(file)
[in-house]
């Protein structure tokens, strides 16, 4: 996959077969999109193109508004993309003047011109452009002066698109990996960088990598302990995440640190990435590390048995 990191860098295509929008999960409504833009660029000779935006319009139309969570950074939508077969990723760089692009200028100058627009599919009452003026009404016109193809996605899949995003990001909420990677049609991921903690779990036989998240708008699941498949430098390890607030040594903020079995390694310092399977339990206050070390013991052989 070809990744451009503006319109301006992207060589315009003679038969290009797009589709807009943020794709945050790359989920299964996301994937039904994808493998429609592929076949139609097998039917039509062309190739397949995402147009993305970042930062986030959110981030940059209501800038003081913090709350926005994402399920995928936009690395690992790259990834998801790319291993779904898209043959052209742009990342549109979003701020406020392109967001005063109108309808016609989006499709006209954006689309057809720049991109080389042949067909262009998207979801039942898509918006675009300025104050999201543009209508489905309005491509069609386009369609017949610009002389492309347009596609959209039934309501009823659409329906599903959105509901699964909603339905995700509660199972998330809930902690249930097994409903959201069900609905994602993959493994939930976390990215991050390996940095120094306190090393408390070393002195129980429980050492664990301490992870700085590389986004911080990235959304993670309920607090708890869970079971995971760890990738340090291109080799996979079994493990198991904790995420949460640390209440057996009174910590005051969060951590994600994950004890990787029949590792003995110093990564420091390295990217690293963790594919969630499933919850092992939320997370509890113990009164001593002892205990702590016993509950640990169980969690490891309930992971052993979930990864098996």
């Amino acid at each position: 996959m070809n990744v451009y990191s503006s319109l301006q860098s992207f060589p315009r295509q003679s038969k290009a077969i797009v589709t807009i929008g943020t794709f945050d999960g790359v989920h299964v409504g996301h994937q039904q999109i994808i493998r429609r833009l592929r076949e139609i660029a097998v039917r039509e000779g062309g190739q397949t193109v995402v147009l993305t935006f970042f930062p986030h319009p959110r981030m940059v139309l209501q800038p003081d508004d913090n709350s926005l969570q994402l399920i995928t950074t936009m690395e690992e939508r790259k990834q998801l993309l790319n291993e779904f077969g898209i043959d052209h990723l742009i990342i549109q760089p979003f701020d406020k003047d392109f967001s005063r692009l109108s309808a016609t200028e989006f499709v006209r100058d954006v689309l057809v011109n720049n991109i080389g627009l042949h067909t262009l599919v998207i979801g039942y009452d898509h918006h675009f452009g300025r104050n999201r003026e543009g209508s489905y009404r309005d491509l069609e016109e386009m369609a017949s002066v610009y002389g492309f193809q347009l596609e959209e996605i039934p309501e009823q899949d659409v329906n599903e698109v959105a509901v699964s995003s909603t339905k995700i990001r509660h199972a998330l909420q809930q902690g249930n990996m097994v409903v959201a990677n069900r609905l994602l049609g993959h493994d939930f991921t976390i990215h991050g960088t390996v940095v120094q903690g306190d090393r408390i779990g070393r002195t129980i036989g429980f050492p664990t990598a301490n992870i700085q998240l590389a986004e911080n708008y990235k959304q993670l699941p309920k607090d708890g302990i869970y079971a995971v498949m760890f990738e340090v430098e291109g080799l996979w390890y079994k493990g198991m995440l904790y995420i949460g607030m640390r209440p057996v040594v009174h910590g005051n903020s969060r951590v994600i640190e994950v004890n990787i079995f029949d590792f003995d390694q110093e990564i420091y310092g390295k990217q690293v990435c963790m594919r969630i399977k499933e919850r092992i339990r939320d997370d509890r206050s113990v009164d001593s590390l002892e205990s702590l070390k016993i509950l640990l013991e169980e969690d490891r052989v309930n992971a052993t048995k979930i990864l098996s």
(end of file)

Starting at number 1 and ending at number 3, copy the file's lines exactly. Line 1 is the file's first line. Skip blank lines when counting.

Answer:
[in-house]
């Protein structure tokens, strides 16, 4: 996959077969999109193109508004993309003047011109452009002066698109990996960088990598302990995440640190990435590390048995 990191860098295509929008999960409504833009660029000779935006319009139309969570950074939508077969990723760089692009200028100058627009599919009452003026009404016109193809996605899949995003990001909420990677049609991921903690779990036989998240708008699941498949430098390890607030040594903020079995390694310092399977339990206050070390013991052989 070809990744451009503006319109301006992207060589315009003679038969290009797009589709807009943020794709945050790359989920299964996301994937039904994808493998429609592929076949139609097998039917039509062309190739397949995402147009993305970042930062986030959110981030940059209501800038003081913090709350926005994402399920995928936009690395690992790259990834998801790319291993779904898209043959052209742009990342549109979003701020406020392109967001005063109108309808016609989006499709006209954006689309057809720049991109080389042949067909262009998207979801039942898509918006675009300025104050999201543009209508489905309005491509069609386009369609017949610009002389492309347009596609959209039934309501009823659409329906599903959105509901699964909603339905995700509660199972998330809930902690249930097994409903959201069900609905994602993959493994939930976390990215991050390996940095120094306190090393408390070393002195129980429980050492664990301490992870700085590389986004911080990235959304993670309920607090708890869970079971995971760890990738340090291109080799996979079994493990198991904790995420949460640390209440057996009174910590005051969060951590994600994950004890990787029949590792003995110093990564420091390295990217690293963790594919969630499933919850092992939320997370509890113990009164001593002892205990702590016993509950640990169980969690490891309930992971052993979930990864098996």
């Amino acid at each position: 996959m070809n990744v451009y990191s503006s319109l301006q860098s992207f060589p315009r295509q003679s038969k290009a077969i797009v589709t807009i929008g943020t794709f945050d999960g790359v989920h299964v409504g996301h994937q039904q999109i994808i493998r429609r833009l592929r076949e139609i660029a097998v039917r039509e000779g062309g190739q397949t193109v995402v147009l993305t935006f970042f930062p986030h319009p959110r981030m940059v139309l209501q800038p003081d508004d913090n709350s926005l969570q994402l399920i995928t950074t936009m690395e690992e939508r790259k990834q998801l993309l790319n291993e779904f077969g898209i043959d052209h990723l742009i990342i549109q760089p979003f701020d406020k003047d392109f967001s005063r692009l109108s309808a016609t200028e989006f499709v006209r100058d954006v689309l057809v011109n720049n991109i080389g627009l042949h067909t262009l599919v998207i979801g039942y009452d898509h918006h675009f452009g300025r104050n999201r003026e543009g209508s489905y009404r309005d491509l069609e016109e386009m369609a017949s002066v610009y002389g492309f193809q347009l596609e959209e996605i039934p309501e009823q899949d659409v329906n599903e698109v959105a509901v699964s995003s909603t339905k995700i990001r509660h199972a998330l909420q809930q902690g249930n990996m097994v409903v959201a990677n069900r609905l994602l049609g993959h493994d939930f991921t976390i990215h991050g960088t390996v940095v120094q903690g306190d090393r408390i779990g070393r002195t129980i036989g429980f050492p664990t990598a301490n992870i700085q998240l590389a986004e911080n708008y990235k959304q993670l699941p309920k607090d708890g302990i869970y079971a995971v498949m760890f990738e340090v430098e291109g080799l996979w390890y079994k493990g198991m995440l904790y995420i949460g607030m640390r209440p057996v040594v009174h910590g005051n903020s969060r951590v994600i640190e994950v004890n990787i079995f029949d590792f003995d390694q110093e990564i420091y310092g390295k990217q690293v990435c963790m594919r969630i399977k499933e919850r092992i339990r939320d997370d509890r206050s113990v009164d001593s590390l002892e205990s702590l070390k016993i509950l640990l013991e169980e969690d490891r052989v309930n992971a052993t048995k979930i990864l098996s």